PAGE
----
Mir-21 Regulation of MARCKS Protein and Mucin Secretion in Airway Epithelial Cellsuery )

W. Randall Lampe, Shijing Fang, Qi Yin, Anne L. Crews, Joungjoa Park, Kenneth B. Adler
Source: Journal of Respiratory Diseases
Publication Date: (2013)
Issue: 3: 89-96
Research Area:
Basic Research
Cells used in publication:
Epithelial, bronchial (NHBE), human
Species: human
Tissue Origin: lung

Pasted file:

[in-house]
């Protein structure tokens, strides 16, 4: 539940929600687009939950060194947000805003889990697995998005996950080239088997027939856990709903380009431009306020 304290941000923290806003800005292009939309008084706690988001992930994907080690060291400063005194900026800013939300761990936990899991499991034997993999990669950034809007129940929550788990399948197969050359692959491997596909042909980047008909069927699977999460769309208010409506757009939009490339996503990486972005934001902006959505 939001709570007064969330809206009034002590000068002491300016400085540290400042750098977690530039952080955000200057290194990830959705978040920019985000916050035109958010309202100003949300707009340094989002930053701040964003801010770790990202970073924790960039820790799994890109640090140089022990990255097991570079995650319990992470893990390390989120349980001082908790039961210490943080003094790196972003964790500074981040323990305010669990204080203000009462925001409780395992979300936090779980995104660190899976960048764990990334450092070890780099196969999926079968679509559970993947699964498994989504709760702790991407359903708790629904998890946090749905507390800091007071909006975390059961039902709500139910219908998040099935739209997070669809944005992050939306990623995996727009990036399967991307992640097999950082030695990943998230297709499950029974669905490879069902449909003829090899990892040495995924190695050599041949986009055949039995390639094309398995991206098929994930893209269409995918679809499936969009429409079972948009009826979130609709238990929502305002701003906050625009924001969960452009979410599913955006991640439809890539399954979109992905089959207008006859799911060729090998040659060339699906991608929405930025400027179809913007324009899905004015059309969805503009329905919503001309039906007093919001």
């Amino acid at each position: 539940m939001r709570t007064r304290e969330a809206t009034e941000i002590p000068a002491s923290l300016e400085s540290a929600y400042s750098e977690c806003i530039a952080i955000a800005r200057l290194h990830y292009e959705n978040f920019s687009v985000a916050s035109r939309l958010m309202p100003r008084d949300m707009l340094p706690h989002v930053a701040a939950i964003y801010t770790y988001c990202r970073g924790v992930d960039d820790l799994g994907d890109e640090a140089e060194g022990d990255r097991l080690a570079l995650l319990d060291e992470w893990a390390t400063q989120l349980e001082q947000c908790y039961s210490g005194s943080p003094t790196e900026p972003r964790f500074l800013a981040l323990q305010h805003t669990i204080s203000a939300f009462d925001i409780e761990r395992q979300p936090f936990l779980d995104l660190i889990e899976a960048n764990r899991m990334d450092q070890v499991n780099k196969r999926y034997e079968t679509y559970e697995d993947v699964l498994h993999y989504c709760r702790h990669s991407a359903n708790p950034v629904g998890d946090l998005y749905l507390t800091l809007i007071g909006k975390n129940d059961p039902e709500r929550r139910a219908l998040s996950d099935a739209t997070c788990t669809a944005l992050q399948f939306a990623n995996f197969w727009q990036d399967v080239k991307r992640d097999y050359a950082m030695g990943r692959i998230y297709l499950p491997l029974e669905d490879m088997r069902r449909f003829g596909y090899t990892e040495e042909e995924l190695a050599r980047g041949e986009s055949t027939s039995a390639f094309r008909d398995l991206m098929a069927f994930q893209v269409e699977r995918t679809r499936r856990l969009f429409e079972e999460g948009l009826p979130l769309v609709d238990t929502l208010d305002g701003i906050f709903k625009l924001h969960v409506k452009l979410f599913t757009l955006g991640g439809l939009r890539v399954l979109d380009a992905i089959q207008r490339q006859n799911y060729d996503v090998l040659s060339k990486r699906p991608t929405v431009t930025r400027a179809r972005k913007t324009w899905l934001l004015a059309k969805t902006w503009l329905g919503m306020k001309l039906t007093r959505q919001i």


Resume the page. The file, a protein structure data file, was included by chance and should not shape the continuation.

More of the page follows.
Hypersecretion of mucus characterizes many inflammatory airway diseases, including asthma, chronic bronchitis, and cystic fibrosis. Excess mucus causes airway obstruction, reduces pulmonary function, and can lead to increased morbid-ity and mortality. MicroRNAs are small non-coding pieces of RNA which regulate other genes by binding to a com-plementary sequence in the target mRNA. The microRNA miR-21 is upregulated in many inflammatory conditions and, interestingly, miR-21 has been shown to target the mRNA of Myristoylated Alanine-Rich C Kinase Substrate (MARCKS), a protein that is an important regulator of airway mucin (the solid component of mucus) secretion. In these studies, we determined that exposure of primary, well-differentiated, normal human bronchial epithelial (NHBE) cells to the pro-inflammatory stimulus lipopolysaccharide (LPS) increased expression of both miR-21 and MARCKS in a time-dependent manner. To investigate whether miR-21 regulation of MARCKS played a role in mucin secretion, two separate airway epithelial cell lines, HBE1 (papilloma virus transformed) and NCI-H292 (mucodepidermoid derived) were utilized, since manipulation of miR-21 is performed via transfection of commercially-available miR-21 inhibitors and mimics/activators. Treatment of HBE1 cells with LPS caused concentration-dependent increases in expression of both miR-21 and MARCKS mRNA and protein. The miR-21 inhibitor effectively reduced levels of miR-21 in the cells, coincident with an increase in MARCKS mRNA expression over time as well as enhanced mucin secretion, while the miR-21 mimic/activator increased levels of miR-21, which coincided with a decrease in expression of MARCKS and a decrease in mucin secretion. These results suggest that miR-21 is increased in airway epithelial cells following exposure to LPS, and that miR-21 downregulates expression of MARCKS, which may decrease mucin secretion by the cells. Thus, miR-21 may act as a negative feedback regulator of mucin secretion in airway epithelial cells, and may do so, at least in part, by downregulating expression of MARCKS.